These debuts are not isolated developments. The continuing rotation of dancers at all levels into new roles, the opportunities given to untested dancers to prove themselves, the openness to contemporary ballets as well as legacy masterpieces, and the company’s ability to absorb hits that might cripple other companies has been a hallmark of this season. As I write this, principal Tiler Peck is substituting for principal Megan Fairchild in “On the Town”, while up Broadway principal Robert Fairchild is preparing for the premiere of “An American in Paris”. Principals Jennie Somogyi and Anna Sophia Scheller have been injured for a substantial period of time, while Andrew Veyette and Chase Finlay suffered injuries of unknown seriousness during the season. And these are the only ones I know of – there may have been others.

Instead of inviting guest artists to fill the void, NYCB has turned to other principals, soloists, and corps dancers, who have performed splendidly.  But this isn’t a product of emergency – these opportunities, though perhaps accelerated a bit, would have been provided anyway.

Particularly impressive in new roles this past season have been Sterling Hyltin, who displays new growth every season even where you think there’s nothing new she can possibly show; Sara Means, who, based on her performance in Justin Peck’s “Rode,o: Four Dance Episodes,” may finally have been convinced to shed the aura of pathos that has dominated her roles in the past; Pereira, who’s effervescence has been augmented by increasingly skillful and speedy footwork; Lauren Lovette, whose debuts as The Novice in “The Cage” and as Juliet were shockingly good; and Georgina Pazcoguin, who excelled in whatever she was assigned this season. Of the men, Taylor Stanley has exhibited the most discernable acting improvement atop his already impressive technical ability; and Harrison Ball and Harrison Coll impressed as Mercutio and Benvolio in Martins’ “Romeo + Juliet”.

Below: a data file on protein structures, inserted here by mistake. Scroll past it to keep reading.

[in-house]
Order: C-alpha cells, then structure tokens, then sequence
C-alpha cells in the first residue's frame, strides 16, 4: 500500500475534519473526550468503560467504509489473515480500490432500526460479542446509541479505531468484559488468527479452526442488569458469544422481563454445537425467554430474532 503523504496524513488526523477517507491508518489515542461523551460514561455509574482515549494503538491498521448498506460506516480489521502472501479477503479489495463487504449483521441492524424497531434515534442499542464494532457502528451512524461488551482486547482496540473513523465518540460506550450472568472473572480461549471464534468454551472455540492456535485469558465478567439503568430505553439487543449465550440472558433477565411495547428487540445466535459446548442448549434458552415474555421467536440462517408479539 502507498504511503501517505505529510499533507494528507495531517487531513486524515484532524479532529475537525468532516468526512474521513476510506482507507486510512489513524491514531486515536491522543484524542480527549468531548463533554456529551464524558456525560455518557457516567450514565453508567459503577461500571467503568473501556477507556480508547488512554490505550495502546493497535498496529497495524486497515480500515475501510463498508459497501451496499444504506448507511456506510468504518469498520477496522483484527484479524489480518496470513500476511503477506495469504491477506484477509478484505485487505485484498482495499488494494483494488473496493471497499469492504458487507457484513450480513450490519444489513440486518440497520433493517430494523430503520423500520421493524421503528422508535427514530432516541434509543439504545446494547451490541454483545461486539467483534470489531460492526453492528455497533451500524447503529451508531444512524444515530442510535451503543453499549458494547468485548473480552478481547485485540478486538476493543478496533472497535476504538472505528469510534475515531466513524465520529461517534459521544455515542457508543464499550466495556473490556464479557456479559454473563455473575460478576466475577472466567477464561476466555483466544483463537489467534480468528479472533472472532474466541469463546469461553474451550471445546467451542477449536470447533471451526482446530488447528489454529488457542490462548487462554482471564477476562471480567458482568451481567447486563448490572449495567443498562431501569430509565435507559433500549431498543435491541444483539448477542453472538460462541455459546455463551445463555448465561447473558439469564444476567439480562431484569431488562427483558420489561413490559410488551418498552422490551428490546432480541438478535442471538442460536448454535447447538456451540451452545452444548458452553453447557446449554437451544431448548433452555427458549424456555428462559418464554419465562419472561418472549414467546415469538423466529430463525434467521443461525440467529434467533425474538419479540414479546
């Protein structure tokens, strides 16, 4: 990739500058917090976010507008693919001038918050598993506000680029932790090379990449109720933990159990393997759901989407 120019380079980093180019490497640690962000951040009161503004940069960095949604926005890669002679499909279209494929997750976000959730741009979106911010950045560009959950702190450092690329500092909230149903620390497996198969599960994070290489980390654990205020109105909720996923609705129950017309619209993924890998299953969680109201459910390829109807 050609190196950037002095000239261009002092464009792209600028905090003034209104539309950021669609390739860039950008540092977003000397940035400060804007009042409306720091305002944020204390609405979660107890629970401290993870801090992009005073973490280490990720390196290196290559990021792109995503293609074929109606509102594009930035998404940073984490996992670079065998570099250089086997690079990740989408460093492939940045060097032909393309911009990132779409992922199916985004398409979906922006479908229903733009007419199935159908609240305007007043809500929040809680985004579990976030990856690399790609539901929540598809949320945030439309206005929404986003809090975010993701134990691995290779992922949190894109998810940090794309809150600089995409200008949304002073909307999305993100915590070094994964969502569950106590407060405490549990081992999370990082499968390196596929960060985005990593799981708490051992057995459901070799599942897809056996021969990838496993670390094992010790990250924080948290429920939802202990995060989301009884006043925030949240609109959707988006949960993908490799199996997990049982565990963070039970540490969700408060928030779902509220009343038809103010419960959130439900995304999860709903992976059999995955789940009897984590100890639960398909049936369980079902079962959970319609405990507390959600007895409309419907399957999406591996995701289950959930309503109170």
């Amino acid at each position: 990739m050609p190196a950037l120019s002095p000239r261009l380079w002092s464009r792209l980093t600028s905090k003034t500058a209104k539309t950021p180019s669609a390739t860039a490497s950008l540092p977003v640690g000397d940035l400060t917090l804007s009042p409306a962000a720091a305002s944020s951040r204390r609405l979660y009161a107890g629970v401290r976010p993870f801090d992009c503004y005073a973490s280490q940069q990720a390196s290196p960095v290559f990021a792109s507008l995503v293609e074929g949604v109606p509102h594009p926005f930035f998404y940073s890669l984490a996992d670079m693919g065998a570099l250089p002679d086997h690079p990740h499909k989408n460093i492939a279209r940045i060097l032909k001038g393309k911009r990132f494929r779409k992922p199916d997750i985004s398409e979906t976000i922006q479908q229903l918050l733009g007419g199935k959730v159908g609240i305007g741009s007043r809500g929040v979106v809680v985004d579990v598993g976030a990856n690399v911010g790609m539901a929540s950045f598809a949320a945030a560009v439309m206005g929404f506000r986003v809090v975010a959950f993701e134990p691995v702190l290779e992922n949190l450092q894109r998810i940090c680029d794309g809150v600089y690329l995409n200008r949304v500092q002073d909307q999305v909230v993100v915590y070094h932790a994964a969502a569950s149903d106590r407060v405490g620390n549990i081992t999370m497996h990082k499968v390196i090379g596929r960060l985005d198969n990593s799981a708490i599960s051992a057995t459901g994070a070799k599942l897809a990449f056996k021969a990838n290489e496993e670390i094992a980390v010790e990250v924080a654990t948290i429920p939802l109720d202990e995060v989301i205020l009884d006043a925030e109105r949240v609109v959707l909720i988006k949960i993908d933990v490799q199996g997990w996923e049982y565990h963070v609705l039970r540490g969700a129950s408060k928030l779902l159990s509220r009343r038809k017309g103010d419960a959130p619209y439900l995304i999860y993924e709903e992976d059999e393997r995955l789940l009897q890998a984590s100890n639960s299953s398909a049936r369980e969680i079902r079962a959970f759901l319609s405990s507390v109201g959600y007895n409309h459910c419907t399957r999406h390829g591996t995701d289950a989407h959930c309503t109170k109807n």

But these are only highlights, and don’t include the continuing performance excellence of NYCB’s other principals, or recognize the promise displayed by multiple members of NYCB’s corps. There have been disappointments – particularly in the more limited casting opportunities provided in “Romeo + Juliet” (the only lead debuts were by Lovette and Finlay). And one of NYCB’s most impressive soloists, Ashley Laracey, was seen only to a limited extent, and corps dancers Ashly Isaacs and Emily Kikta not at all (presumably the latter pair are recovering from injuries). But being able to witness the blossoming of ‘new’ members of the corps such as Indiana Woodward, Alina Dronova, and Claire Kretzchmar, as well as LaFreniere and Von Enck, helped ease the pain.

Looking forward to the spring 2015 season, the schedule is not as impressive on paper as were the two that immediately preceded it. But seasons that don’t look particularly good on paper have often proven to be unexpectedly wonderful, and one can impatiently await the return of Balanchine’s classic “Apollo” and masterpieces “The Four Temperaments” and “Symphony in Three Movements”, Robbins’s “Duo Concertante”, Martins’ “La Sylphide”, and a week of “A Midsummer Night’s Dream”, as well as repeat performances of Robbins’ “The Goldberg Variations” and Justin Peck’s new “Rōdē,ō”, Casting will provide the usual corps and soloist surprises, but it’s a reasonably safe bet that Bouder will lead the “La Sylphide” New York premiere.